Abstract

The Grays Lake quadrangle in northern Illinois lies within the Valparaiso (Wisconsin) moraine. The late glacial history of this region embraced (1) deposition of moraines of the Tazewell substage, (2) deposition in late Marseilles time of an outwash plain inside the Tazewell moraines, (3) a post-Tazewell erosion interval in which the Fox River valley and tributaries were cut to present depth, and (4) glacial advance in the Cary substage, with deposition of the Minooka, Valparaiso, Tinley, and Lake Border moraines.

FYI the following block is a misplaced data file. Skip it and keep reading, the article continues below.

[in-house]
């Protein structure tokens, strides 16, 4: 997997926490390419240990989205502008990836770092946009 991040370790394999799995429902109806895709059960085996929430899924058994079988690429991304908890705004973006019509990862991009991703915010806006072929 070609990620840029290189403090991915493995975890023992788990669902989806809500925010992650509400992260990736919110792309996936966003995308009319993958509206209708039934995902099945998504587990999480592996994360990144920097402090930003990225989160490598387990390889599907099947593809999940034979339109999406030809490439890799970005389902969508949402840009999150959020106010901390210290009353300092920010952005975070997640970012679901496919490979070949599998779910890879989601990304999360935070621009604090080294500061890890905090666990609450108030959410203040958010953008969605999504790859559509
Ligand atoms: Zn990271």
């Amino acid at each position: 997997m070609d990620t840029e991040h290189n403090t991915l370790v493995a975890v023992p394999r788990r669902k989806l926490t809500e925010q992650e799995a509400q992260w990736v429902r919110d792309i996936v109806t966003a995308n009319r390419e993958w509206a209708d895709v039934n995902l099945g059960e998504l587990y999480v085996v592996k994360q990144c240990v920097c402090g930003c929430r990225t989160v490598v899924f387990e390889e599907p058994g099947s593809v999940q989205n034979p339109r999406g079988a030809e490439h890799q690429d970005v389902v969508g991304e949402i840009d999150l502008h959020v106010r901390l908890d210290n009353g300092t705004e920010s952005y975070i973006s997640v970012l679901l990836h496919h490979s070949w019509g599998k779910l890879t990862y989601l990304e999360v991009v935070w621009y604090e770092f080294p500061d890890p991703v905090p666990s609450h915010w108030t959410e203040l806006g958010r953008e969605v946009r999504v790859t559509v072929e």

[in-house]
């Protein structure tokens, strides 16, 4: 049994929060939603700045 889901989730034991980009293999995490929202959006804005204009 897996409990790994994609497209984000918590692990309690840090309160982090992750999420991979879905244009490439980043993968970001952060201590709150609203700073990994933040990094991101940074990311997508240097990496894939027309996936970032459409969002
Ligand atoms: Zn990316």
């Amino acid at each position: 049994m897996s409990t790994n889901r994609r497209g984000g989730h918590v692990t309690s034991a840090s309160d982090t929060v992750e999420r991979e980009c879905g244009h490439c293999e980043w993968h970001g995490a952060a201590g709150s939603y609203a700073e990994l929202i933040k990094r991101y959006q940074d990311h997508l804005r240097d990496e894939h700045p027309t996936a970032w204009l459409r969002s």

The Grays Lake quadrangle contains the eastern edge of the late Marseilles gravel plain, deeply trenched and later mantled by Valparaiso drift. A lowland east of this plain, probably a fosse, is now partly filled with moraine and low outwash of Valparaiso age. The Valparaiso till sheet is thin and rests on older drift. Widely distributed throughout the Grays Lake area below the 830-foot level are deposits of thinly laminated lacustrine clay and silt. Some of the silt rests on Valparaiso moraine and originated in shallow postglacial lakes, but much of it is marked by morainal topography, and some is overlain by Valparaiso till. Thus is indicated a pre-Valparaiso lake formed during the deposition of the Minooka moraine, first of the Cary substage. The Minooka glacier crossed Fox River valley at Elgin, Illinois, forcing it into a new 820-foot channel farther west. From Elgin the Minooka moraine trends northeastward and, although buried by Valparaiso drift, lies near the east margin of the Grays Lake quadrangle all of which west of the Minooka moraine was flooded to the 820- to 830-foot level. Silt and clay deposits of the lake thus formed were later overridden by the glacier in Valparaiso time. To this lake the name “Glacial Lake Wauconda” is given.

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